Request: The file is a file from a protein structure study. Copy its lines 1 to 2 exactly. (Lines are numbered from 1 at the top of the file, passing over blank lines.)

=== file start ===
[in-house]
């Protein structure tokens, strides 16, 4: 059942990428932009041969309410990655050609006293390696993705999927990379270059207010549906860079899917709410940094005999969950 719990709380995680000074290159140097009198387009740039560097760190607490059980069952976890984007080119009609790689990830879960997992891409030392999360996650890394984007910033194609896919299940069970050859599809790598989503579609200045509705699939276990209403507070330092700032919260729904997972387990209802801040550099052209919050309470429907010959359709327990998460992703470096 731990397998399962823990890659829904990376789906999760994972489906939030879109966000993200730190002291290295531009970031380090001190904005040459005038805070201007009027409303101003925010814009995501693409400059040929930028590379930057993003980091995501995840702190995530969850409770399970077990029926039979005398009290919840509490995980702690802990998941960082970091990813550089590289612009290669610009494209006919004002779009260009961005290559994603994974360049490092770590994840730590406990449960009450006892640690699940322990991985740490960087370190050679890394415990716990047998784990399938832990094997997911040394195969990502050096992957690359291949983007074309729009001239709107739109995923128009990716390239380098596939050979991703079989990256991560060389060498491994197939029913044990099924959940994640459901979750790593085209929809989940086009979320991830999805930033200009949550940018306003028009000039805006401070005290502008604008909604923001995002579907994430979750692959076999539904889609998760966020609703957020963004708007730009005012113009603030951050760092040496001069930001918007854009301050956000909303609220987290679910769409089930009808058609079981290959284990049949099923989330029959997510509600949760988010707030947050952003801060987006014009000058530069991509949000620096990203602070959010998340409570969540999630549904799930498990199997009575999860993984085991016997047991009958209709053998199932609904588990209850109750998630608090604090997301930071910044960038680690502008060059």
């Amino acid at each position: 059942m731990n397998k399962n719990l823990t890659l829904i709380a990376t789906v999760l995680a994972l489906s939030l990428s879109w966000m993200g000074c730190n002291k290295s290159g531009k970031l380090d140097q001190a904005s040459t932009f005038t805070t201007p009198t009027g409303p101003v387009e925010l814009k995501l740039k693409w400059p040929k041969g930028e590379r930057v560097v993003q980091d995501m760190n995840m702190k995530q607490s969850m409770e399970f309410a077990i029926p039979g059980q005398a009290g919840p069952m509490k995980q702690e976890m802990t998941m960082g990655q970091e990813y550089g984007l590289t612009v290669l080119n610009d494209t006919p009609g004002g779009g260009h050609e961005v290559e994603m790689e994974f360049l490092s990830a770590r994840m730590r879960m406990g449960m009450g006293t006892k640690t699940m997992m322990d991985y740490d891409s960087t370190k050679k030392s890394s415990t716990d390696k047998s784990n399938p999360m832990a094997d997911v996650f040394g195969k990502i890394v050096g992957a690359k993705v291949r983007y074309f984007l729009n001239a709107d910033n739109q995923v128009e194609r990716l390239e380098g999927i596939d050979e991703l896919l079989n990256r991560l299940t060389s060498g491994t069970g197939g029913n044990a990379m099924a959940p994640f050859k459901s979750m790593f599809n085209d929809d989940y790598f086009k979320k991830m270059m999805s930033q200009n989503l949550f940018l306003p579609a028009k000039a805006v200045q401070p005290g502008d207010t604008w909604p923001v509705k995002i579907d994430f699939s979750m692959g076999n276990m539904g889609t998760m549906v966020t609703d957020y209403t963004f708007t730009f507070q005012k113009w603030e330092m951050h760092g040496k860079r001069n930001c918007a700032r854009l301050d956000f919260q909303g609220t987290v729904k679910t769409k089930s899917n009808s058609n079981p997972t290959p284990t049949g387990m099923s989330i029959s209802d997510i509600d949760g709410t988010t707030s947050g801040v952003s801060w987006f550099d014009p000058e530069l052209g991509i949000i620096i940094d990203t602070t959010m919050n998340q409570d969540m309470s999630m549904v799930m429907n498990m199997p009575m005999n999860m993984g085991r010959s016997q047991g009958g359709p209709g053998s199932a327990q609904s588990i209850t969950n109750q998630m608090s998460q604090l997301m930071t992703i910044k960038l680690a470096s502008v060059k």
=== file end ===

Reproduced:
[in-house]
């Protein structure tokens, strides 16, 4: 059942990428932009041969309410990655050609006293390696993705999927990379270059207010549906860079899917709410940094005999969950 719990709380995680000074290159140097009198387009740039560097760190607490059980069952976890984007080119009609790689990830879960997992891409030392999360996650890394984007910033194609896919299940069970050859599809790598989503579609200045509705699939276990209403507070330092700032919260729904997972387990209802801040550099052209919050309470429907010959359709327990998460992703470096 731990397998399962823990890659829904990376789906999760994972489906939030879109966000993200730190002291290295531009970031380090001190904005040459005038805070201007009027409303101003925010814009995501693409400059040929930028590379930057993003980091995501995840702190995530969850409770399970077990029926039979005398009290919840509490995980702690802990998941960082970091990813550089590289612009290669610009494209006919004002779009260009961005290559994603994974360049490092770590994840730590406990449960009450006892640690699940322990991985740490960087370190050679890394415990716990047998784990399938832990094997997911040394195969990502050096992957690359291949983007074309729009001239709107739109995923128009990716390239380098596939050979991703079989990256991560060389060498491994197939029913044990099924959940994640459901979750790593085209929809989940086009979320991830999805930033200009949550940018306003028009000039805006401070005290502008604008909604923001995002579907994430979750692959076999539904889609998760966020609703957020963004708007730009005012113009603030951050760092040496001069930001918007854009301050956000909303609220987290679910769409089930009808058609079981290959284990049949099923989330029959997510509600949760988010707030947050952003801060987006014009000058530069991509949000620096990203602070959010998340409570969540999630549904799930498990199997009575999860993984085991016997047991009958209709053998199932609904588990209850109750998630608090604090997301930071910044960038680690502008060059």